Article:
Presenting the Problem

01. Presenting the Problem
02. Lending a Fever
03. Leverage
04. Over The Galvanized
05. Caskets
06. Downside Advantage
07. Scale of Values
08. Rewatched
09. Paid In Graves
10. The Bricks Went Flying

Kjartan Ericsson – Vocals / Guitars
Bård Bøge – Bass / Vocals
Cato Olaisen - Drums

(Zilch) (2001)
Invidia (2003)
Blacklist Mercy (2006)
March Of Crime (2009)

Jørgen Munkeby (Saxophone on 3)
Fredrik Saroea (vocals on 7
Thomas Lønnheim (Guitars on 2)
Roger Berland (Lap Steel on 2 & 4)
Erik Minde (Grand piano on 10)
Rune Lanhelle (add. programming)

Rune Lanhelle (producer, engineer, mix & mastering)
Ribozyme (production & engineering)
Kjell Arne Kjaergård (add. engineering)
Grandpeople (Cover design)
Recorded, mastered & mixed at Mackwerk Recording, Norway

Released 10/2-2012
Reviewed 27/7-2012

indie recordings

Norweigian trio Ribozyme has presented a problem to us, involving complex dna and rna probably, and it's up to me to present a solution. This problem has ten sub-problems, which in disguised in melodic rock music with an apocalyptic feel and dystopic mood - all delivered as one big electronic death trap. This is music that feels like more than just music, if you follow me? Ribozyme gives us one big package of everything, with much more than just wrapping around a box - this Norweigian gift is like christmas and birthday at the same time, at least if you're in to this kind of semi-industrial hard rock because you will find this problem more alluring than studying a GIR1 branching ribozyme.

The cover of 'Presenting The Problem' is a little problem of its own, immediately setting the standard for this album and what you will get. There's four small photos (credited as NASA-photos), an EAN-code, full credits for the album and cover design as well as a complete tracklist. The background is grey, but there's a white line pattern in the background, forming some sort of strange circle (perhaps some sort of ribozyme?) and I guess it all means something, but it's just like with the music - not exactly the easiest thing to know what that could be. But at the same time, I can't help feeling that this is one of the big benefits when it comes to this album - to be thrown in to the unknown and figure around what this album means because understanding that takes a hell of a lot longer than playing through these 39 minutes and ten songs.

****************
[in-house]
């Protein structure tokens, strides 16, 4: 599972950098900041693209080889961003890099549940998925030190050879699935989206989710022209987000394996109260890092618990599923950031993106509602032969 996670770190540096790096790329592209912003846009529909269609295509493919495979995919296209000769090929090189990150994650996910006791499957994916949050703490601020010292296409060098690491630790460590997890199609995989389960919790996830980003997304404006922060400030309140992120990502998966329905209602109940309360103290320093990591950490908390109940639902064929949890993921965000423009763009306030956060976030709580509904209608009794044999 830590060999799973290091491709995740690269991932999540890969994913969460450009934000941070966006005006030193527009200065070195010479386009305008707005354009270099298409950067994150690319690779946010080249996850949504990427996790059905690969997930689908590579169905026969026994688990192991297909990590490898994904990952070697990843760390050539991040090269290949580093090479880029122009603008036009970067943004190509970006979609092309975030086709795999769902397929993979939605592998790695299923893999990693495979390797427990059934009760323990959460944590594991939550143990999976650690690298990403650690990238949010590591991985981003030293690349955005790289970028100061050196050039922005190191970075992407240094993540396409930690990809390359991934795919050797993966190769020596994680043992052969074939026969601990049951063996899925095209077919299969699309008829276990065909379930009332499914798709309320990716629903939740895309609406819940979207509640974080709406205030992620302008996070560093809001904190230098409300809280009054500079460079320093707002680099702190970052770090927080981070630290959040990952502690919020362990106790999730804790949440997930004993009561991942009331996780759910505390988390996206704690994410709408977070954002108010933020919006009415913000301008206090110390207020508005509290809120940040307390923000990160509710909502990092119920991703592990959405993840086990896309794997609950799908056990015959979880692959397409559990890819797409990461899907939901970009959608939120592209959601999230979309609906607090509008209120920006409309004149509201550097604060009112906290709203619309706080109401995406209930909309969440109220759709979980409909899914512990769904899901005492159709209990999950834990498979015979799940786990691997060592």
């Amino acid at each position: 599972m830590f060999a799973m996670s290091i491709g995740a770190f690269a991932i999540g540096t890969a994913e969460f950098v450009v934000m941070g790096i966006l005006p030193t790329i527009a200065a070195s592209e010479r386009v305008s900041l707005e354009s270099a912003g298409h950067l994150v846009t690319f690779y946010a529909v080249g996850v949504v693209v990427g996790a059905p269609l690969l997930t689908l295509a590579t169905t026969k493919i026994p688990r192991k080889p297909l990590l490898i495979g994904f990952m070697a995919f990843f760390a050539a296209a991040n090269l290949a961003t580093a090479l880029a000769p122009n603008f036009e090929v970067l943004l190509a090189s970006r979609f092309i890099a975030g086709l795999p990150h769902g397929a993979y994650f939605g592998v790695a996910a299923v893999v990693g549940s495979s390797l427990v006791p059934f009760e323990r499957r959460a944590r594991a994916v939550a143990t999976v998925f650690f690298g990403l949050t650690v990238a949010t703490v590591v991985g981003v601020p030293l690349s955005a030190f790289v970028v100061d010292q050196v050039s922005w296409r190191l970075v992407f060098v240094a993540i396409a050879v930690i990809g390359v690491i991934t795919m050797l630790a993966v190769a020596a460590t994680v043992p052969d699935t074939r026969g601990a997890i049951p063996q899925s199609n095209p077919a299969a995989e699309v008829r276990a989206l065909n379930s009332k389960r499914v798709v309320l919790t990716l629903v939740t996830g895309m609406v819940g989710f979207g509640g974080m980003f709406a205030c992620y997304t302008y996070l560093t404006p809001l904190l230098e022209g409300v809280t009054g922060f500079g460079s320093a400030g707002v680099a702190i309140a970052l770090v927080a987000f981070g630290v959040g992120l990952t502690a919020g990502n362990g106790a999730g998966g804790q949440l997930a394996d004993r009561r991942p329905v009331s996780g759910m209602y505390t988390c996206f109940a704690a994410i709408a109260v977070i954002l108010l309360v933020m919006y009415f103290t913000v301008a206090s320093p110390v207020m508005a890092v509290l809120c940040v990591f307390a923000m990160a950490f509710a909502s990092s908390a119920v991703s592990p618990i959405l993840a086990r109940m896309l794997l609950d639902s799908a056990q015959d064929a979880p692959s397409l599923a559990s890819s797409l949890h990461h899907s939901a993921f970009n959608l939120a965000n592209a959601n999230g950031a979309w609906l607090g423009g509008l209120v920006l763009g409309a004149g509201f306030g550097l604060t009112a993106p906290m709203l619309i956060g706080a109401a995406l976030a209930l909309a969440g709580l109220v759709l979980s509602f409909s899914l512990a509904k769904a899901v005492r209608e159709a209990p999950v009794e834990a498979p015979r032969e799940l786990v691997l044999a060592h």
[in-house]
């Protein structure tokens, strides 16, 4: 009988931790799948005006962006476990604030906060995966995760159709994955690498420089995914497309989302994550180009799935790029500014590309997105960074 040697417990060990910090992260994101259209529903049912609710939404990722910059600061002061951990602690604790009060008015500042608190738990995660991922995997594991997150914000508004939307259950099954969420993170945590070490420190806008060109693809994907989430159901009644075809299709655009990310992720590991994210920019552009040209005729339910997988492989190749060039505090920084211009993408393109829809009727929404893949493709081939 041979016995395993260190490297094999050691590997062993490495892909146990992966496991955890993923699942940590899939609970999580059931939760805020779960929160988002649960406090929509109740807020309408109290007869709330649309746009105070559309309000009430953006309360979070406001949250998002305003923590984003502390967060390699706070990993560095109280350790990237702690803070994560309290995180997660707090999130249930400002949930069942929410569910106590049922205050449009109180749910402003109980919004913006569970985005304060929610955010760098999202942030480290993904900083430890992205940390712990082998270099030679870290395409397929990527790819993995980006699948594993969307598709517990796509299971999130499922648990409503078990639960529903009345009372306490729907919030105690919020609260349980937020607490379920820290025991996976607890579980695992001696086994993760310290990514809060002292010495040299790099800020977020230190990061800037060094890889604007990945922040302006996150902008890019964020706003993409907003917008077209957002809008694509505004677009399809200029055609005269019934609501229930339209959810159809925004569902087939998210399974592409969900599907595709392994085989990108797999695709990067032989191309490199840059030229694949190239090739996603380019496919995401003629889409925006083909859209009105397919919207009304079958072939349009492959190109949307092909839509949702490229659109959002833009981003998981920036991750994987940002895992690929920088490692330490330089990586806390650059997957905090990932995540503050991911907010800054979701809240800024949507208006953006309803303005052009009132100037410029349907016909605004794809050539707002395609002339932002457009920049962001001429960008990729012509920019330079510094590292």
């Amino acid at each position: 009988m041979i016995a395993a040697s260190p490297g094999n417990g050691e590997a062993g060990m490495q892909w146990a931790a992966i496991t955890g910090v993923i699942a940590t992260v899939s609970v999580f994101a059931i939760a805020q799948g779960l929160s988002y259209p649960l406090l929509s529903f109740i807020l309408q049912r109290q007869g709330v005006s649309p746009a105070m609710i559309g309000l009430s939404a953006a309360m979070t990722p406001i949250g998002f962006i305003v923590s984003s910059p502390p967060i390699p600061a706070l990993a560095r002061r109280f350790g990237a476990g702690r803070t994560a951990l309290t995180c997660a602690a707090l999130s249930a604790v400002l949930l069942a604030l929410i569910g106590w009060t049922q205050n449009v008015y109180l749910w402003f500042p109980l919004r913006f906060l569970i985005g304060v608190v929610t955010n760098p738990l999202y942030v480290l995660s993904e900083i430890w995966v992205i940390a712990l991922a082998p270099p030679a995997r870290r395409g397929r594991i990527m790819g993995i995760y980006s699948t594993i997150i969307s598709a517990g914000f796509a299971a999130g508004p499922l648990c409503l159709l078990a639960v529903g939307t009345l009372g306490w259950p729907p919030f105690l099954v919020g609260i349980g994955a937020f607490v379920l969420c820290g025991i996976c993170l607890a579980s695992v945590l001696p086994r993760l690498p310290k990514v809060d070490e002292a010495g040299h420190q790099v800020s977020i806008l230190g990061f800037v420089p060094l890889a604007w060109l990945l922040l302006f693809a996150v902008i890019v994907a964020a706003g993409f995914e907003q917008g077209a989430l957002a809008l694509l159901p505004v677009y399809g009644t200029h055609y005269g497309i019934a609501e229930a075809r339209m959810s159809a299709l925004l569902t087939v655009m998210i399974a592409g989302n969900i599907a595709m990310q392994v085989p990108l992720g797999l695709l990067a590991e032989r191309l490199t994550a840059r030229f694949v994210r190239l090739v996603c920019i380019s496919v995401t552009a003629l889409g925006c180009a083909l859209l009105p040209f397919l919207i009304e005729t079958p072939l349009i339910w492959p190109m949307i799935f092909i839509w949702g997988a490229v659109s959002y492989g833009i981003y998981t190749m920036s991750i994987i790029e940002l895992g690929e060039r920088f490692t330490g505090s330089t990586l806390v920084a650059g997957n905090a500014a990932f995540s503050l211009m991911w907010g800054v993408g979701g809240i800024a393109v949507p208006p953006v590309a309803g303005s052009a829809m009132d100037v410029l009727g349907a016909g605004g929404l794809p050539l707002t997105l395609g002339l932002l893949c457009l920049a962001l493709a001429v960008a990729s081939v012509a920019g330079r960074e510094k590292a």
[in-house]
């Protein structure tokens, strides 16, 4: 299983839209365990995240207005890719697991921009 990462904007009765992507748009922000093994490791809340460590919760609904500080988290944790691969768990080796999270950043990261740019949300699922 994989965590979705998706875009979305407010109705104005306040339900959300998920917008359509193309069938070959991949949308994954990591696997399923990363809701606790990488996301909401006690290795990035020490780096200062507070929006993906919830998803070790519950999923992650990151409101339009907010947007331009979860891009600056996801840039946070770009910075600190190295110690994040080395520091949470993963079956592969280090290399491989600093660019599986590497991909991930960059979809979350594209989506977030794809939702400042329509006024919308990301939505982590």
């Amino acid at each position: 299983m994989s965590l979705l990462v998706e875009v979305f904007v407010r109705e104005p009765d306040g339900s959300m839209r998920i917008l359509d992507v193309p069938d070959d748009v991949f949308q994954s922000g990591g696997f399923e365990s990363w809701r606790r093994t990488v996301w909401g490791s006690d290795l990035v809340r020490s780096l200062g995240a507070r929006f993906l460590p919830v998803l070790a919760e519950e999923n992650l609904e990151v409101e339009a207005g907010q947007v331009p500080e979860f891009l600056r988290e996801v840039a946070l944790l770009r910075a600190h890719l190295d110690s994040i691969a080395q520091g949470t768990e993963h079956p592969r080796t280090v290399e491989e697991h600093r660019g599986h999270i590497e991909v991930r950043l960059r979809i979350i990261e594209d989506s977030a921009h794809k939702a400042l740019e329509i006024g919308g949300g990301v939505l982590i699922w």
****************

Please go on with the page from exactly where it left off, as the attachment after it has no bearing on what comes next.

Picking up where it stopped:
Reflecting around the albums I've heard from 2012, I have to say I feel 'Presenting The Problem' is easily one of the most amusing albums so far. I've played this album much since receiving it but despite this I can't really say I have something evident to say about it. It's heavy, but at the same time very easy to play which is strange because despite the complex nature of this album, I still think it suits to be played almost anywhere and at any occasion. However, it's not an album that drops quality in time, quite the opposite, I think it's an album that stands the test of time and runs very well and this despite lacking hit songs and songs that distinguish themselves from the rest. I guess, when it comes to albums with this high quality overall, it's just not important.

You might think that I feel this album is very innovative and unique, but really I don't think it is. I feel most of sthe material is familiar to me in some way already the first few times I play the album, but I'm quite sure I've never heard this kind of music be played with such a precision because there's not much on this album that I question or feel that I need to question. The tempo is varied with a foundation in calmer, slower music that's very comfortable to play and on top of this they have a really heavy bass and quite heavy drums as well. Then there's faster songs as well, such as Leverage and Scale Of Values where they go from a organized chaos with a post-apocalyptic feel in to more of an ongoing apocalyptic chaos. I think the conclusion in The Bricks Went Flying is a symbolic way to end this… not just the album, but this entire planet. This entire problem. Fade to black, to be continued… (or will it?)

My opinion is clear about this being one of the best albums of 2012, and despite that I didn't feel all six H's were absolutely certain, I feel that Ribozyme deserves them with this album. It's undoubtedly one interesting album from cover to conclusion and I think it's an album that doesn't settle with appealing fans of modern or industrial hard rock, but plenty of others as well. The quality is useless to question and the interest hasn't faded despite running well over double figures, so it's a problem that probably will last equal to the time it takes to study a really complexed piece of ribozyme. Ribozyme has presented the problem, will you solve it?



Label: Indie Recordings
Three similar bands: Lamb Of God/Tool/A Perfect Circle
Rating: HHHHHHH (6/7)
Reviewer: Caj Källmalm

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